Into the Woods (Marshall, 2015)

Into the Woods is a strange Witch’s concoction – a rarity from its inception, its old-school big-studio musical style places it in a genre from a bygone era. The plot is uneven, its emotional tones overlap too quickly, and its narrative intersections are too often painfully contrived. It might seem rich expecting more from a film based on fairytales, but the film’s subversive second half shows director Rob Marshall’s willingness to experiment with the drummed-into-the-ground fairytale character arcs and archetypes.

But let’s backtrack. Into the Woods is a hotchpotch musical throwback, based on numerous fairytales which intertwine, often tenuously, inside a mysterious woodland realm. Amongst the ensemble are the characters and segmented tales of Cinderella, Red Riding Hood, Jack (replete with Beanstalk) and Rapunzel, amongst others. It’s as if the local panto was inexplicably given fifty million dollars: instead of d-list celebs swanning about the stage in search of self-affirmation, it’s Meryl Streep, Anna Kendrick, Chris Pine and co.

So what about the songs? Sondheim’s lyrics are reliably verbose and impressively erudite, managing a few moments of true mastery in the weaving of different characters into a common refrain. No one will claim the tunes themselves are classics however, and you’ll struggle to sing more than a few of them after exiting the cinema.

There is some saving grace however. Splitting neatly into two halves, the film becomes infinitely more interesting after the midway point. It looks as if the film is wrapping up to an entirely expected Happily Ever After, before ripping the pretence down completely. Refreshing and subversive, this re-appropriation is an adrenaline shot to the picture, and indeed the languishing audience. Post-midway, the songs click into place, their bite felt more with something original to seek their teeth into. The characters are forced out of their established roles, and progressive morals germinate from this most unexpected of fanciful flowerbeds.

After the point where most fairytales close the book, the characters of Into the Woods break loose from their chains: Princesses talk of female independence, peasants fraternise with princes (Pine’s Prince is revealed to be all surface: ‘I was raised to be Charming not sincere’), causality and the notion of personal blame is debated. It is in this fallen paradise that the film finds unique voice, delivering atypical, ascerbic humour which finally raises laughs (after an hour of titters at best).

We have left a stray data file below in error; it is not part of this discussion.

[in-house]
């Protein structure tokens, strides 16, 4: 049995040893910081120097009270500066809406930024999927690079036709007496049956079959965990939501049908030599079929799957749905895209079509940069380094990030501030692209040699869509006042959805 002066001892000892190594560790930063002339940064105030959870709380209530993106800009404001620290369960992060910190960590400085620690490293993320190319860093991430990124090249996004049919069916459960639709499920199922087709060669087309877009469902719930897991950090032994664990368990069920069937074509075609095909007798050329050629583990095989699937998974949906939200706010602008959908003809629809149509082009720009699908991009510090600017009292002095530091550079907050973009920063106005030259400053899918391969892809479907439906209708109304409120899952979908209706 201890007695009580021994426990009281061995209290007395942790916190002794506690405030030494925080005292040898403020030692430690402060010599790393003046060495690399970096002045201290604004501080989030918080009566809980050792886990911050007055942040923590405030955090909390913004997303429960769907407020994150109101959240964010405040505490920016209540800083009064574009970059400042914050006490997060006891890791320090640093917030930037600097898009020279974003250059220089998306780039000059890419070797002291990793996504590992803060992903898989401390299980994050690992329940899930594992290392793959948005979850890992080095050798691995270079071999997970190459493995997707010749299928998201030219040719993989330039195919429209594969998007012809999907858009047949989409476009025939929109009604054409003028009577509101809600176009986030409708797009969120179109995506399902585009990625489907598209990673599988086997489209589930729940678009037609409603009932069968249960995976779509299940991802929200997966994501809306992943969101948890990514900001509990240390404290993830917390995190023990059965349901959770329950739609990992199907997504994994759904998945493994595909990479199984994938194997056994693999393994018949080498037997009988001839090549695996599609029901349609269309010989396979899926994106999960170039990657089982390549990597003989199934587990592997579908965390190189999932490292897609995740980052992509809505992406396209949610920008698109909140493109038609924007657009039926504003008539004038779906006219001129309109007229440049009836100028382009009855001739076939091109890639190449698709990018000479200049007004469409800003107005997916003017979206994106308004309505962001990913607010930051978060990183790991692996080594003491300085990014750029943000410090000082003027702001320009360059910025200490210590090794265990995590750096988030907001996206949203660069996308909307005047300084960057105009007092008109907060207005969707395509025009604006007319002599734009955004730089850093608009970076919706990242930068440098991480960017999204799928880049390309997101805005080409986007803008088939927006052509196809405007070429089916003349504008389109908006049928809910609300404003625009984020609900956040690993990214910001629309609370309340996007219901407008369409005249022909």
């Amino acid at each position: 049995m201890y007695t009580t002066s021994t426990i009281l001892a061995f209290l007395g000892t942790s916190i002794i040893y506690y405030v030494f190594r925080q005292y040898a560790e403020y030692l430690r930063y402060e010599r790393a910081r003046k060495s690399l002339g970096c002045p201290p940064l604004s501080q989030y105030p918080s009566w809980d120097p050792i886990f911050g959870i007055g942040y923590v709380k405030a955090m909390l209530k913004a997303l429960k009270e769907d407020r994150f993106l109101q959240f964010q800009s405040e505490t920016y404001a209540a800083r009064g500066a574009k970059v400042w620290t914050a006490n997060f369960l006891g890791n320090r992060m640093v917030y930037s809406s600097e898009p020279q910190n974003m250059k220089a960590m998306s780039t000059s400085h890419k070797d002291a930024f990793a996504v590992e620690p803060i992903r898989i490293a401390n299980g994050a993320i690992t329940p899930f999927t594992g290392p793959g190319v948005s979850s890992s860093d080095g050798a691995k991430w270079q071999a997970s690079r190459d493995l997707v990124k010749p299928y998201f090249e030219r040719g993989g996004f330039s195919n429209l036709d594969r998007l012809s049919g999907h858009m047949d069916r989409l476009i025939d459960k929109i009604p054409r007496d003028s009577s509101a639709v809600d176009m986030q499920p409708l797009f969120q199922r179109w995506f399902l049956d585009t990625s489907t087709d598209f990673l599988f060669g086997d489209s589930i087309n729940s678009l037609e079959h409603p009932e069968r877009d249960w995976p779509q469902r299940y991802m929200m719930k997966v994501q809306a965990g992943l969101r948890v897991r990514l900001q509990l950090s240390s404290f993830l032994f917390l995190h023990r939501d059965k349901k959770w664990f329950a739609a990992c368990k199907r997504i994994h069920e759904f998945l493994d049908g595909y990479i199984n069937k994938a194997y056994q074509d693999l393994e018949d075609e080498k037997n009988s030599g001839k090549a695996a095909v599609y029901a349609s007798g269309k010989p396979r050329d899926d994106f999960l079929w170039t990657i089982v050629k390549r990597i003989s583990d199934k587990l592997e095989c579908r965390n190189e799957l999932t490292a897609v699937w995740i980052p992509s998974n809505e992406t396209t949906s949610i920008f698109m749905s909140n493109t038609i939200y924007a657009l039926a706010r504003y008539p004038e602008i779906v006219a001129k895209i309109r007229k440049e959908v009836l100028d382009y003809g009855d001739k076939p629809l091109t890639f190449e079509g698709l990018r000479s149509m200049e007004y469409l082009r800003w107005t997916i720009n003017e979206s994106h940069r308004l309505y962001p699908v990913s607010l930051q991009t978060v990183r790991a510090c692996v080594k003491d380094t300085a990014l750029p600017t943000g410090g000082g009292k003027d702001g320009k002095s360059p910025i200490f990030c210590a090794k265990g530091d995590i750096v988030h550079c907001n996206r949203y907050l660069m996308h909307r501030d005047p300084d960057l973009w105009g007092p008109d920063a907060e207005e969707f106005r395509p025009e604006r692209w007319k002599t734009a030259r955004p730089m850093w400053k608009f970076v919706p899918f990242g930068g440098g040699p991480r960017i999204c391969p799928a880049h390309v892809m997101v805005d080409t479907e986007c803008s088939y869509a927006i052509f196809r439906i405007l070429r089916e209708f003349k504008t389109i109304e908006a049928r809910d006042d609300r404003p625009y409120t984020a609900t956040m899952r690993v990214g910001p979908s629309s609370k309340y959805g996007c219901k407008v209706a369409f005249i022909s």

There are moments outlying the norm in the first half – it is more darkly violent than anticipated, a nice honouring of the fairytale genre’s Grimm past – but they are inconsistent (fast becoming a theme). Depp’s Wolf is devilishly disturbing, but tempered by blink-and-you’ll-miss-it screentime, and hampered by a non-cohesive wardrobe and tone from the rest of the cast. Emily Blunt, playing the baker’s wife here in a narrative composed to bring all the others together, is the only thespian who strikes the correct tone all the way through. She lands between parody and melodrama without ever fully indulging each. The rest swing like metronomes between the two poles, sometimes hitting the mark, sometimes falling well short.

Emily Blunt and James Corden constitute an unlikely marriage

Emily Blunt and James Corden constitute an unlikely marriage

James Corden, Blunt’s baker husband, provides his second completely unnecessary, patronising narration in less than a month – the previous being in the BBC’s otherwise heart-warming ‘Esio Trot’ – which mercifully follows the film’s theme of inconsistency, not persisting, it seems, past about the two thirds mark. Otherwise, his performance is bearable (admittedly I’m not a fan) and he even raised a few chuckles somewhere in the mix.

Into the Woods’ biggest failing is its uneven register – the much darker source material does not take well to its Disney host, who rejects some of the material completely by cutting away from key scenes and letting the worst happen off screen. It is a cop out, unevenly squared with the continuing lyrical subversion of Sondheim’s superior stage production. There is much to love in the film, but there is much more to be frustrated by. I was eventually won round by the post-happy-end collection of aborted narratives, I just wish it had taken less time to get there.

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Birdman, or The Unexpected Virtue of Ignorance (Iñárritu, 2014)